The subsequent episode I felt was missing something for me. While the writing and world building remained solid, in fact there are several interesting twists that I shan’t reveal here because they work best hearing them raw. I can’t help but feel that the sound design on this one is what lets it down a lot. To say this episode is a globe trotting conspiracy, Hrycek-Robinson’s soundscapes are incredibly minimal thus making it quite difficult to place where a scene is actually taking place. Although there is a moment of sound design where Roberta has a brief episode of overstimulation that is realised really authentically, putting you in a position of distress where you can so easily empathise with the mental pain Roberta is feeling. There is also the problem of the story not wrapping up in a way that felt that satisfying, it felt somehow too neat and convenient but still confusing in its implications.  One concept that I do wish was explored a lot more is the notion of Autons doubles seeking autonomy, pun intended, because I really like this Frankenstein style narrative but it isn’t the main focus. Although if you want more of that please listen to Brave New Town, which is one of the best 8th Doctor stories out there. 

I would totally be up for hearing more from Louise Jameson’s Roberta, one the best original Big Finish characters we’ve had in a long while. Adams’ evidently loves this character because she is so vividly realised in his scripts, she feels so real and her anger and frustration is so human. Roberta could carry numerous releases just on her own; an extreme cynic down with just the right amount of optimism and humanity. Omari Douglas’s journalist Neal Hart is a great companion for Roberta. Douglas can play off the comedic aspects of the dialogue really well and provides a good, lighter hearted foil to the darker Roberta. Emma Lowndes is another standout member of the cast, her portrayal of Patty feels like an interesting reflection of the cynical mind of Roberta. An interesting manifestation of guilt that Lowndes aptly plays with a high degree of passive aggression.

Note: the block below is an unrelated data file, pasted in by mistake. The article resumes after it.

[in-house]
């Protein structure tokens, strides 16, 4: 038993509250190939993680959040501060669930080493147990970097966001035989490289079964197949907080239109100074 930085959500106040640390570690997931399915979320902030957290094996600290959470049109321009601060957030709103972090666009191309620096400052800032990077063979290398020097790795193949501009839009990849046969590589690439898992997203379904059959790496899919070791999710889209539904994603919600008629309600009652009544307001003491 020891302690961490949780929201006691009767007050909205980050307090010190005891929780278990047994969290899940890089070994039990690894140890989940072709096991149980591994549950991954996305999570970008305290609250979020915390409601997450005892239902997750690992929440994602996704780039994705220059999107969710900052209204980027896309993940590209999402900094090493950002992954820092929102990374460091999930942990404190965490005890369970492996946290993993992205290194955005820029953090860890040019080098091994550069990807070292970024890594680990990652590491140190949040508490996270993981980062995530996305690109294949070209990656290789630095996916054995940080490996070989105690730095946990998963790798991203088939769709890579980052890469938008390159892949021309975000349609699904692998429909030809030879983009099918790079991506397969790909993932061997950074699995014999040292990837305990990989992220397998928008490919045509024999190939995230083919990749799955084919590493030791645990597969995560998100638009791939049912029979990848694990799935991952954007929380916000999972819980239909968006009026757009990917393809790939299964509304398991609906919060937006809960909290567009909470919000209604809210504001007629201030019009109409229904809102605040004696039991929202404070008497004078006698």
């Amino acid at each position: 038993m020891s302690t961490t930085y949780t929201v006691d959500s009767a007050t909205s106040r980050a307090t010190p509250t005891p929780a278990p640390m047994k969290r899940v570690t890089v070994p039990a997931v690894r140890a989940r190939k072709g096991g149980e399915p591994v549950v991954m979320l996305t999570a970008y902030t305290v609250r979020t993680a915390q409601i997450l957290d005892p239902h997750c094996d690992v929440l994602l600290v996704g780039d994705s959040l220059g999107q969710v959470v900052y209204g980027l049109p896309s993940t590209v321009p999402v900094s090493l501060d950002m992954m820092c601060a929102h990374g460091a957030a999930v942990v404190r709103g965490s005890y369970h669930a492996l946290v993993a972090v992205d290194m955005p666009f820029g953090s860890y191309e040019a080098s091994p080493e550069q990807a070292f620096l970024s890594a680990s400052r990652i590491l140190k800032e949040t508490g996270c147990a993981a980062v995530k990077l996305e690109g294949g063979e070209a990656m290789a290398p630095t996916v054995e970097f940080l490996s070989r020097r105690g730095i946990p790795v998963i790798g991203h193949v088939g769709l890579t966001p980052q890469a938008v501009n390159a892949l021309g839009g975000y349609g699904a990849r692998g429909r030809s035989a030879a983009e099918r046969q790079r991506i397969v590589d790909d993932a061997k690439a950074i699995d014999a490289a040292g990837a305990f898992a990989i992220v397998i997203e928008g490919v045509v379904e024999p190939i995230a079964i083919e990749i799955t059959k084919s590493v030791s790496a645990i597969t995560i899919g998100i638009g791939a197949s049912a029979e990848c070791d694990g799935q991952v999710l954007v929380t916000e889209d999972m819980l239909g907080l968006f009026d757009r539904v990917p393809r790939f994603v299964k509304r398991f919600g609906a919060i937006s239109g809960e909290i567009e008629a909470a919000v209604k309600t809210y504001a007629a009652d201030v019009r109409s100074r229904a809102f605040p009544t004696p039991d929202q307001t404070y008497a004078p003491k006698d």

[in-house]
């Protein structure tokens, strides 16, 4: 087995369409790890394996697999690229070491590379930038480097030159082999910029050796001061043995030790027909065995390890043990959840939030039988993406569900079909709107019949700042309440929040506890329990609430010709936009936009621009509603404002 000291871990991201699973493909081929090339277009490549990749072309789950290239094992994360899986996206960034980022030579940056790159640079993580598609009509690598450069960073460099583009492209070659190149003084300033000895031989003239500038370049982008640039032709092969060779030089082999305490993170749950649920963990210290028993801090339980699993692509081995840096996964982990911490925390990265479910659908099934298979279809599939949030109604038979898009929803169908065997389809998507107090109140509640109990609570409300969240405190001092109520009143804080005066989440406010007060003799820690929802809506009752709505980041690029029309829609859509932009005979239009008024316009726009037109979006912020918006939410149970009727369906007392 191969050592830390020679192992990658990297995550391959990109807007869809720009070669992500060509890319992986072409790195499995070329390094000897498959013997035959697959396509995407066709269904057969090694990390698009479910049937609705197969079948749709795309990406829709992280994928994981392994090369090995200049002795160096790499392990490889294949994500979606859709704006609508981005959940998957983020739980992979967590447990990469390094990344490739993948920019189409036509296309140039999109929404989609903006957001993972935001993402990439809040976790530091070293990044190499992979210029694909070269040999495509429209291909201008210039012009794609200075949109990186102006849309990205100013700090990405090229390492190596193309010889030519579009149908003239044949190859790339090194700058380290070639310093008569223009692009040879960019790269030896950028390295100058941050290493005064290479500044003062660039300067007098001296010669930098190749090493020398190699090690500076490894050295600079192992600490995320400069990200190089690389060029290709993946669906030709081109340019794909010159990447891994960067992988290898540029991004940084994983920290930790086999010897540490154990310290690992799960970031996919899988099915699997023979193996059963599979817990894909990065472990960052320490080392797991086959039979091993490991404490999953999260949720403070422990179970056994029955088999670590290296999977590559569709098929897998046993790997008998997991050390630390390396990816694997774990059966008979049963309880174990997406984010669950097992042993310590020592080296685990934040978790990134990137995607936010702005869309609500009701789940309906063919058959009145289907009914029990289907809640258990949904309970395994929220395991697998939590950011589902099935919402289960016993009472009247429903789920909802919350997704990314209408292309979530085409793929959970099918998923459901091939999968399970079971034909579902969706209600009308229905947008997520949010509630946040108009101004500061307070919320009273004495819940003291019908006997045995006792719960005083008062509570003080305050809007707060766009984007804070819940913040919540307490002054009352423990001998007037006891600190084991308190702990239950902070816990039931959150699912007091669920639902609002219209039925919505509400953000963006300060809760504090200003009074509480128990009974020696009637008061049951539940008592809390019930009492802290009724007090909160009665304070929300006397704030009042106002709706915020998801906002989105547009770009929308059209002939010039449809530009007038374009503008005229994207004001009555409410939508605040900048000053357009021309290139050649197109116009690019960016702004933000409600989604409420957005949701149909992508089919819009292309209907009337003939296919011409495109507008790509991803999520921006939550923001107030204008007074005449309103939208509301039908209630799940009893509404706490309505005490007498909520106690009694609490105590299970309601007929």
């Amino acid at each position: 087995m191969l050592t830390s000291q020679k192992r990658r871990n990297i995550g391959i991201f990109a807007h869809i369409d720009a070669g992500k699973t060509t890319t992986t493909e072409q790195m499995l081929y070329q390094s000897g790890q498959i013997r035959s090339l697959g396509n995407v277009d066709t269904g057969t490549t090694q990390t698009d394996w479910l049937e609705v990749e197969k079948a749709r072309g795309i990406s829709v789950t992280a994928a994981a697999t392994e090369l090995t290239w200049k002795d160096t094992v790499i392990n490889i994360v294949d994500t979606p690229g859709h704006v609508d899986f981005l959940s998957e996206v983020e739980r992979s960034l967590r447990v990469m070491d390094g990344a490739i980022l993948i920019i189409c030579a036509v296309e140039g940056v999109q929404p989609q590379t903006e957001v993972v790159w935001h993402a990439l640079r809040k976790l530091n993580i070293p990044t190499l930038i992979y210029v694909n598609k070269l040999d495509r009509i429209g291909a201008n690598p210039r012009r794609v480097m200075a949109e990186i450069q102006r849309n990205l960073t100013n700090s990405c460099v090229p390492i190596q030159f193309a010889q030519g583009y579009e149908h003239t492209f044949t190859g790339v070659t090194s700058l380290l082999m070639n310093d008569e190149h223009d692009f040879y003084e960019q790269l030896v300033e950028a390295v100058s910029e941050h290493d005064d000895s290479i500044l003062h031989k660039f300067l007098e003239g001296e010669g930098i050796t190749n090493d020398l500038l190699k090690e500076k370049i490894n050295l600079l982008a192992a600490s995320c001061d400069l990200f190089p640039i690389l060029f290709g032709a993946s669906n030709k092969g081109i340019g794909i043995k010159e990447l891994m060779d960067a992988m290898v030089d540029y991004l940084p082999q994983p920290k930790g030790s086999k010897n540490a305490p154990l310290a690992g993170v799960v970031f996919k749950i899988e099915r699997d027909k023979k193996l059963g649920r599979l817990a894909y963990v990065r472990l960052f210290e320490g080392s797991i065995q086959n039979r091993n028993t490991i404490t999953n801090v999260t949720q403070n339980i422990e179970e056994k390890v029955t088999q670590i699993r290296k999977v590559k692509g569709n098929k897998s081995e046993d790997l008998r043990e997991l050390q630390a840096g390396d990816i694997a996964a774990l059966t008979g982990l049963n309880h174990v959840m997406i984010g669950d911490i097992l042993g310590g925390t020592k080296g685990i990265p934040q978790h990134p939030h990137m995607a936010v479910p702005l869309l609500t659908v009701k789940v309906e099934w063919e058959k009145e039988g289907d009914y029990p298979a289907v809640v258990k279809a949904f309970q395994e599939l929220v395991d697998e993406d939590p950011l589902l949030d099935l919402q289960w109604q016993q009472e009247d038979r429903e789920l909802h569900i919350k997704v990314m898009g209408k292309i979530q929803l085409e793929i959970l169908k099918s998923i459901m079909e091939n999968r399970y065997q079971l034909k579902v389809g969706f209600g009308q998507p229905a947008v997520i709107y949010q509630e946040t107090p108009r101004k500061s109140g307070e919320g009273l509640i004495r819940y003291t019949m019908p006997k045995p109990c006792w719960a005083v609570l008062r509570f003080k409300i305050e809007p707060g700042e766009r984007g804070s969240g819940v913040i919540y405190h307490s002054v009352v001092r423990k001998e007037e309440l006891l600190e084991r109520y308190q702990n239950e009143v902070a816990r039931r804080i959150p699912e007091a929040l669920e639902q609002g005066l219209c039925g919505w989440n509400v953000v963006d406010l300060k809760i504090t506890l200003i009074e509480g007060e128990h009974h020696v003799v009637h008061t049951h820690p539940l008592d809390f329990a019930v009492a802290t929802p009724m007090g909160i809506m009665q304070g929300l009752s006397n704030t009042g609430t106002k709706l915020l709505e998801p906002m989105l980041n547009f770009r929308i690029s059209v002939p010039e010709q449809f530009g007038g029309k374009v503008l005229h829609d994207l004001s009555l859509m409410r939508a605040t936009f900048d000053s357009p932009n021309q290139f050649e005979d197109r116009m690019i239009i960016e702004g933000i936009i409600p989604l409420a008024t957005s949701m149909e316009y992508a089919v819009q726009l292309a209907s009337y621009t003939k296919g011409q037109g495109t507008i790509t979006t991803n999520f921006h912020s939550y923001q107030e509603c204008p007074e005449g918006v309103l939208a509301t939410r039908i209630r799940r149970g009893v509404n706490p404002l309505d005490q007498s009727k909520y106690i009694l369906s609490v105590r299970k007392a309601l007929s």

Double is a welcome experiment in the Torchwood range, and I would be interested in seeing these shorter story arcs being adopted into the range more since it can help really flesh out some of the stories that don’t fully suit that hour long format. And like any experiment not everything works, but that is a good thing because you can evidently see that this was a risk to take for the range and it mostly pays off. Part 1 has such sublime tonal and atmospheric work, taking its time to build characters and establish the political environment we’ve witnessing the decay of. However Part 2 becomes confusing due to technical aspects not quite matching what was needed by the script, action sequences in particular are a bit hard to follow here but the characters keep you hooked into this world. Adams has got something interesting on his hands here, and I hope to see a return to a 70s era Torchwood in the near future. 


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Review: Torchwood – The Empire Man